So let`s go back to our theme. How should be evaluate the Ikkō Ikki? Firstly by looking at events that don`t lend themselves either to impericism or Marxism. What this means is, the Ikkō Ikki were religious revolts inspired by the ideals of the Ikkō faith. What one must understand is that this ideal emphasized the `group`. No matter revolutionary a set of ideals might be, if there is not group to carry them out, they do not turn into social movements. In the case of Marxism, its social impact was almost zero before the advent of the communist party. Thus from this one can see how great the role of Rennyo was on the Ikkō movement.(287-289)

Well then, let`s look at things from a Marxist point of view. `What?` you might say. Yet be rest assured I`m deadly serious. I just for your patience for a moment. “If I (meaning I who believe in Marxist historicism) look at the events in Kaga, what do I think of them?” First of all, I should consider them to be of prime historical importance. The reason for this is that in the age of feudalism, the Kaga Ikkō Ikki was landmark event in its expulsion of a feudal lord from his realm. It was a monumental achievement not found even in such a `developed` country as the Soviet Union. Well then, what shall we call this event? Ikki seems a bit old. Let`s call it a `war`. As this was the Ikkō Ikki, we`ll call this a `religious war`. That seems right. From the point of view of Marxism, religion is `bunk`, right? So we`ll have to make it clear that this is a class conflict – why don`t we say it was a `peasant`s war`?

This is a `distorted view of history`. This is how the Marxist view of history `values` the Ikkō Ikki. Whether or not this view is `correct` or not is an entirely different story. Yet in the beginning researchers valued the Ikkō Ikki according to its `religious` aspects. Gradually they began to think `this can`t be a religious ikki. To have so many believers means this must have been a political sō-koku ikki. It is precisely because it was a sō-koku ikki that it was able to continue for so long”. As I said before, eventually these sort of `odd` thoughts come to the surface.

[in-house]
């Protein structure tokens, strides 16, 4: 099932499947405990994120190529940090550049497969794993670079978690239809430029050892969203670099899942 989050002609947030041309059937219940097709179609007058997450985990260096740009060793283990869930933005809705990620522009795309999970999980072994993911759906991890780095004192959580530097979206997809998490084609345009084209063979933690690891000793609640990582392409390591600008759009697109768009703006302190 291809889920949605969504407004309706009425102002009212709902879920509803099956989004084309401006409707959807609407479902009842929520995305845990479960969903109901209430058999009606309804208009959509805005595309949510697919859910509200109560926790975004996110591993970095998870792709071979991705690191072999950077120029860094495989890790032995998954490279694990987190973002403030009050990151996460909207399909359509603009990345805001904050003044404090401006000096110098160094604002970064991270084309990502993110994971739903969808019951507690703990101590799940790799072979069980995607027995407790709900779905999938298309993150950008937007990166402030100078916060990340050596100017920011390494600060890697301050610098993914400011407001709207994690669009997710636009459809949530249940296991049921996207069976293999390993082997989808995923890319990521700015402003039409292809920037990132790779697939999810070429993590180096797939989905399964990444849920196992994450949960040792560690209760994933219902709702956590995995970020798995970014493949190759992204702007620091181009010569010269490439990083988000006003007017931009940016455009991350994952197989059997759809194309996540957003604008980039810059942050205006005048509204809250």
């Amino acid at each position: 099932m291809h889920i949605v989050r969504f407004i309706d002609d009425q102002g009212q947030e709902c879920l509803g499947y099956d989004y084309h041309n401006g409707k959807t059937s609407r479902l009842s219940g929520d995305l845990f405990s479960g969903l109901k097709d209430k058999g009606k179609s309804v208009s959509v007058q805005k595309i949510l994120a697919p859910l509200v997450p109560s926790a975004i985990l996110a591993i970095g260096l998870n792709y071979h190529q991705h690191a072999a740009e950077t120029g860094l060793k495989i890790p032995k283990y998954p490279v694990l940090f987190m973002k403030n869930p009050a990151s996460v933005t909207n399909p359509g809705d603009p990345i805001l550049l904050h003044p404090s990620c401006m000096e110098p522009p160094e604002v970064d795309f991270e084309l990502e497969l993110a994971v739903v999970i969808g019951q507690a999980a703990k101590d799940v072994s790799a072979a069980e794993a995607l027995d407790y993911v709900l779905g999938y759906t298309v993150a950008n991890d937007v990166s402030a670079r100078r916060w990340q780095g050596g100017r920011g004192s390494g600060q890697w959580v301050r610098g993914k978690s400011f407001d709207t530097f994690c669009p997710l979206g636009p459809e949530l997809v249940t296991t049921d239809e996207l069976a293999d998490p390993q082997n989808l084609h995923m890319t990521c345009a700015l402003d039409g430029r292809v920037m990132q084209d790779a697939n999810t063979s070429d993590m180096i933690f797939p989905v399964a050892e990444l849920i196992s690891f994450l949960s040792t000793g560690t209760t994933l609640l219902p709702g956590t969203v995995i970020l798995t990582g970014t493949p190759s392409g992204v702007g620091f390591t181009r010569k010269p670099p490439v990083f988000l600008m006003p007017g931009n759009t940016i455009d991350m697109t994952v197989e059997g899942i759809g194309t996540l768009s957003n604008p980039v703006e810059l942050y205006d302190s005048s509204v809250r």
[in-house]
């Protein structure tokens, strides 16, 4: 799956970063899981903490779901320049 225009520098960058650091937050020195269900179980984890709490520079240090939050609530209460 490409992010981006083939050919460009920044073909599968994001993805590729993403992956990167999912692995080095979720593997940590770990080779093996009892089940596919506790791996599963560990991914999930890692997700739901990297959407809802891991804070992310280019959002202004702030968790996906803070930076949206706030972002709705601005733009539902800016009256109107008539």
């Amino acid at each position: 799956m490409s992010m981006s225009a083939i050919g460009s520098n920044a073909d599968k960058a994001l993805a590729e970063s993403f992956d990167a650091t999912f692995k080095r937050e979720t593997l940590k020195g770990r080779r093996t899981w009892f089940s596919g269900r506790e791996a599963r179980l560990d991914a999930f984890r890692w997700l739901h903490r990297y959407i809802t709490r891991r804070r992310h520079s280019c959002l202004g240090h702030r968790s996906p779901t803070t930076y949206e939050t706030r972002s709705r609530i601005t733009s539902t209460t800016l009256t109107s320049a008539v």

Supposing this was an ikki that came about with no religious aspects, why didn`t the Yamashiro Ikki (or else the Tamba Ikki or other ikki that occurred in various places) last very long? Doesn`t this strike you as unusual? Such a point of view takes a very superficial view of the power of religious ideals, which is to say it is a view of history imbued with prejudice for Marxist beliefs. Am I over-thinking this?

There is another pitfall that people with Marxist historical beliefs tend to fall into. It is the belief that revolutions and uprisings sparked by people movements are predominantly good things. If I were to evaluate events using this from a modern point of view, I would conclude that any type of revolution was a good thing. Yet did the people of the time believe that such an ikki was a good thing? As we have seen, they most probably did not. This is not so strange. There were `rules` in society that expected one to follow the instructions of a `leader` or `lord`, hence to break these rules it was necessary, as a person, to take a leap into the unknown, to `jump from the stage of Kiyomizu temple` in you will. In order to make such a decision, one need to have a resolute system of `ideals`.

However the disciples of Marxism are transfixed by the idea that `revolution=utterly favorable situation`, hence they go to great lengths to apply this principle to the past, which shows they don`t understand the importance of `resolute ideals`.

`Correct action` means that `everyone is pleased` which means that `those who deny this are acting against history`. If one thinks like this, one cannot fathom how important a role ideals played for the Ikkō sect. Thus one comes to see the Ikkō Ikki as a non-religious event. Yet rather than trying to seek out the `true nature` of the Kaga Ikkō Ikki, I think it would be more profitable to research into why the Kaga ikki did not spread to other provinces. Of course, this would need to be based on the fact that by the close of the Sengoku era, the Ikkō Ikki had become the greatest of rivals to Oda Nobunaga. By looking at the nature of the Ikkō sect, there was one aspect in particular that made it revolutionary. This was the ideology of equality.

The equality that saw the people of France find it within themselves to execute their king using the guillotine was an equality based upon Christianity and early modern liberal thought. Yet if this was a simple case of regicide, then the event that the people had launched would not have lasted. For it to continue something was needed to eliminate any doubts about the `righteousness` of the `killers`. An ideal that said that all were equal before Amidha Nyorai might have led to the death of a king via execution in Japan, yet it did not. This type of view is one that up until now has been overlooked by the historical studies community of Japan. At present, I see it like this. The Japanese idea of `wa` won over the foreign ideal of `extreme` (remembering that the Jōdō faith itself was of foreign origin). I`ll go over this once more time in the `Sengoku` volume.(290-292)

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© Greg Pampling. This page was modified in December 2011